To see the force of this position which I have attributed—I hope not unfairly—to Hume, we do not have to accept his account of what it is that we do when we call things good or evil, or of what it is to be morally obliged. We do not have to agree that moral judgements express feelings of approval or disapproval, or that to be under an obligation to do something is to be uneasy at the thought of not doing it. We may hold that the language of morals serves neither to refer to feelings nor to express them but rather to influence behaviour, partly by pointing to the likely consequences of it and partly by evoking attitudes and feelings that move people to behave in the desired way. According to this view of moral language, to understand it is not merely to understand what it is used to describe or predict, but also to respond to it appropriately, or at least (p.227) to be capable of so responding. Or, in other words, the understanding is as much a matter of proper feeling, or of the capacity for it, as it is a matter of distinguishing true from false statements.

I am not now claiming for Rousseau that he had sophisticated ideas about the language of morals, about moral judgements and moral argument—even ideas as sophisticated as those of Hume. I am suggesting only that, if we look at parts of the Discourse on Inequality and above all of Emile, we get the impression, not so much that moral principles are truths apprehended by reason, as that understanding moral judgements and arguing correctly about moral matters is as much a capacity to feel properly and to respond adequately as it is a capacity to distinguish true from false propositions and to make correct inferences. Reason can enlighten us about the probable and possible consequences to ourselves and others of various forms of behaviour, and can therefore teach us what forms to avoid and to discourage in others, what forms to choose and to encourage in others, in order to achieve our aims or to help others to achieve theirs. But true propositions about forms of behaviour and their likely consequences are not moral truths, nor are precepts as to how best to achieve what we and others want, or what we all believe is in the enduring interest of us all, moral principles. We must be able to apprehend the truth of such propositions, to see the point of such precepts, if we are to be moral, but the apprehension and the seeing are not in themselves enough to make us so.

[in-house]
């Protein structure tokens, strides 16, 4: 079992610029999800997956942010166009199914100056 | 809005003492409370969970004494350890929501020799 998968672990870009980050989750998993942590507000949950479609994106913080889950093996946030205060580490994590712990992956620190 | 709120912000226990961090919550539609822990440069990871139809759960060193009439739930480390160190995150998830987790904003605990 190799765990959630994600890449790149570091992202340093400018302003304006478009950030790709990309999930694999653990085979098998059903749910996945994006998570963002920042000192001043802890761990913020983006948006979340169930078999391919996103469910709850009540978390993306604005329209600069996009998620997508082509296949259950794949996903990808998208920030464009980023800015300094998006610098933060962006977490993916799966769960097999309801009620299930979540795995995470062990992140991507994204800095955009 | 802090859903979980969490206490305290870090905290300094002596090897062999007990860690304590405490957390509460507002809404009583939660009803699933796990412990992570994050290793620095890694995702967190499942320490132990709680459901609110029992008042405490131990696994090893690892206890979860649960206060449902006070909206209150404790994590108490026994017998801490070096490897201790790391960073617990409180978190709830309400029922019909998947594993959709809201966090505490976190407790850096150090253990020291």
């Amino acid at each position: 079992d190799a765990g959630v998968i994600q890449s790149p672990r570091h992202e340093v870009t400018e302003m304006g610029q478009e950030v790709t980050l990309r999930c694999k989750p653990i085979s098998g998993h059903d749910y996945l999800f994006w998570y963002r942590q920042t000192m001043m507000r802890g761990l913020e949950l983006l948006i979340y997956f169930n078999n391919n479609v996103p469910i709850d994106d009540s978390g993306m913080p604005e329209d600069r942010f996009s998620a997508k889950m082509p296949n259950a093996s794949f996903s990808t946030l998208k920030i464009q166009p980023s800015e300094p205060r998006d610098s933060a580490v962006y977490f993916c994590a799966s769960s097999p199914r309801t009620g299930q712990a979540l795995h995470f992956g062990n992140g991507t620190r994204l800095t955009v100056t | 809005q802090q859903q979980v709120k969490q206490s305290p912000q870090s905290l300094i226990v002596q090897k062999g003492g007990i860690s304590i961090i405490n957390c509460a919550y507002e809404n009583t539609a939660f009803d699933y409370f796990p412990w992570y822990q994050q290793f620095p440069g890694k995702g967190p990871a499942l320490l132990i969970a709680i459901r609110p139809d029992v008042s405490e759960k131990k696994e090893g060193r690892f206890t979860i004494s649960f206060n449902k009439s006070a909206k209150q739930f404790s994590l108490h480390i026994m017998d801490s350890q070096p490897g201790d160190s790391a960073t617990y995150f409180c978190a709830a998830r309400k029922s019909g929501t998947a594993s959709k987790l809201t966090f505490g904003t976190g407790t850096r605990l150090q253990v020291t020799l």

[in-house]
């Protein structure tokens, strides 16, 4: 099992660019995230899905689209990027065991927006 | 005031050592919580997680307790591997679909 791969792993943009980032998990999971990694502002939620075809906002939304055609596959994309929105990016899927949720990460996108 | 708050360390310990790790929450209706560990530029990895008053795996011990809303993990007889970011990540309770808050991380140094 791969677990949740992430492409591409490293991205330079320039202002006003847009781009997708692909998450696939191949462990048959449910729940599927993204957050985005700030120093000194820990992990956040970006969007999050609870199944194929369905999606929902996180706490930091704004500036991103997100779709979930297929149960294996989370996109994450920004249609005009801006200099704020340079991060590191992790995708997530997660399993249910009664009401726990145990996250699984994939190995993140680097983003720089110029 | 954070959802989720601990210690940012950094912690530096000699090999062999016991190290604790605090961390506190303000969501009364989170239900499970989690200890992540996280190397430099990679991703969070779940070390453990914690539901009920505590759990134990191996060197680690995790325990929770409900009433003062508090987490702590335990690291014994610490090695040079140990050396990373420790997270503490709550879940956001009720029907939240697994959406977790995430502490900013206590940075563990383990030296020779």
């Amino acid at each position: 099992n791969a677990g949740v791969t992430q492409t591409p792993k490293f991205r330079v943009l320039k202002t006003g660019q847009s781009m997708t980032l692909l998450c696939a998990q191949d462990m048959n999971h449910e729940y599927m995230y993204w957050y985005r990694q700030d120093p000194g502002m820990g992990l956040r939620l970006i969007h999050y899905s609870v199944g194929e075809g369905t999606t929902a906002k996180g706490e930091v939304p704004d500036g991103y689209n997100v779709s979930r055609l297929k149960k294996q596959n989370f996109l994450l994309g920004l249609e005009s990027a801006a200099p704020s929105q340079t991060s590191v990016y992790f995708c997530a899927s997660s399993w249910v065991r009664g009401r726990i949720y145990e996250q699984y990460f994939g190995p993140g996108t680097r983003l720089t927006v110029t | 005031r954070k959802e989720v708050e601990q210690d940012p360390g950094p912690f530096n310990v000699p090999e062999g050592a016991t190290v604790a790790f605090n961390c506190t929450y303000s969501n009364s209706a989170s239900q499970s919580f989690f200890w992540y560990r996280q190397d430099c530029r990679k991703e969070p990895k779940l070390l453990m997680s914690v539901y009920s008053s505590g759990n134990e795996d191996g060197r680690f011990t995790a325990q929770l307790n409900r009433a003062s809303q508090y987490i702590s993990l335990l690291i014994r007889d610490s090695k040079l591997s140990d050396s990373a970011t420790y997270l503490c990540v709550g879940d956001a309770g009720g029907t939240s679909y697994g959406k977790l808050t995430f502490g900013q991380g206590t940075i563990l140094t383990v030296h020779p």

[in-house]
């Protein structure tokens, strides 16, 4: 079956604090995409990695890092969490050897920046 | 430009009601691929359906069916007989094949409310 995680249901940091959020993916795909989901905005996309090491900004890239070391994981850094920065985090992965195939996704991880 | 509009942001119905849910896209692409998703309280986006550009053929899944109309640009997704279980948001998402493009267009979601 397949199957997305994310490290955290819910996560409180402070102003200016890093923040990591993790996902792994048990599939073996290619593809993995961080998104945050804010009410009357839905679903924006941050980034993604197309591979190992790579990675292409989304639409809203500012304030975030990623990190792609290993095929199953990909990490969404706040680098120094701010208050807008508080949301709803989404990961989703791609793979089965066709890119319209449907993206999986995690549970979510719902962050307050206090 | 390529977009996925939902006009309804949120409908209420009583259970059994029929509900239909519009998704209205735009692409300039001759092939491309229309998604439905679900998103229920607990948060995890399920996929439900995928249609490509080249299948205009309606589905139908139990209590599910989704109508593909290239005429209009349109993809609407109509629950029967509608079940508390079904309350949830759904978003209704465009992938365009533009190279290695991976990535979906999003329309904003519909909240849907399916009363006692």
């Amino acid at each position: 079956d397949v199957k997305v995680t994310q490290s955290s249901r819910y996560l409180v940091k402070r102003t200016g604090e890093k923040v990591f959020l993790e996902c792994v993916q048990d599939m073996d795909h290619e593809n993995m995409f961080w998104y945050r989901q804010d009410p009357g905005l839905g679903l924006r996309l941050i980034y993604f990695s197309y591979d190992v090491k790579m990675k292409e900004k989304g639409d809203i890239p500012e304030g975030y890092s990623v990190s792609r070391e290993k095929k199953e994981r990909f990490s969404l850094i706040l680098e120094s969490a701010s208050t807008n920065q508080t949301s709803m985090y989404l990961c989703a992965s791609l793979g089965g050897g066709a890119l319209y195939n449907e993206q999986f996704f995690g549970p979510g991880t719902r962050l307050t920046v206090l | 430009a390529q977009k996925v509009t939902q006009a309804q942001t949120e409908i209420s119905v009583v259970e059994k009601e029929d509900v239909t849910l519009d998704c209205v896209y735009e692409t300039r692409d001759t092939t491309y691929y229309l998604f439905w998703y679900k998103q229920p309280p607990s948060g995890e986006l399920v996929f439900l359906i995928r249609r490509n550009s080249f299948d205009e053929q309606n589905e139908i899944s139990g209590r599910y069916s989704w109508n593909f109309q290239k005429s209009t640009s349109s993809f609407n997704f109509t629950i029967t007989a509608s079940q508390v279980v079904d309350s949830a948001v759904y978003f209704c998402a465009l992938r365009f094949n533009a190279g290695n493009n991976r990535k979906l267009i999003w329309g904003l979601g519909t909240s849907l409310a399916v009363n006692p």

This, I take it, is the point of Rousseau’s saying in Emile that, if it were the place to do so, he would try to show that no natural law can be established by reason alone apart from conscience, and that the whole of natural law is merely a chimaera if it is not grounded in a need natural to the human heart.9 He has clearly explained how Emile, by reflecting on his experiences, has learnt that there are rules which it is in his interest to observe provided that others do so too. But to become a properly moral being Emile must learn more than this; for ‘even the precept that we should do to others as we would have them do to us has no true foundation but conscience and feeling’.10 It is, says Rousseau, reasonable for us to act on this precept, when we think it unlikely that we’ll be placed as others are, only if we feel about the precept and about others in certain ways.

There are many digressions in Emile, and I don’t see that it would have been at all out of place for Rousseau, at that stage of his account of Emile’s moral education, to have tried to do what he said he would have attempted, had it been the place to do it. I can think of no attempt better worth a moralist’s while. I suspect that he both felt intuitively that moralists in the past had assigned too great a role to reason in the moral sphere, or at least had explained that role incorrectly, and also had doubts about his (p.228) own ability to improve on their explanations. There are not a few tasks left undone and even promises unkept by Rousseau. This was perhaps part of his attraction for later thinkers, not least among them Immanuel Kant.11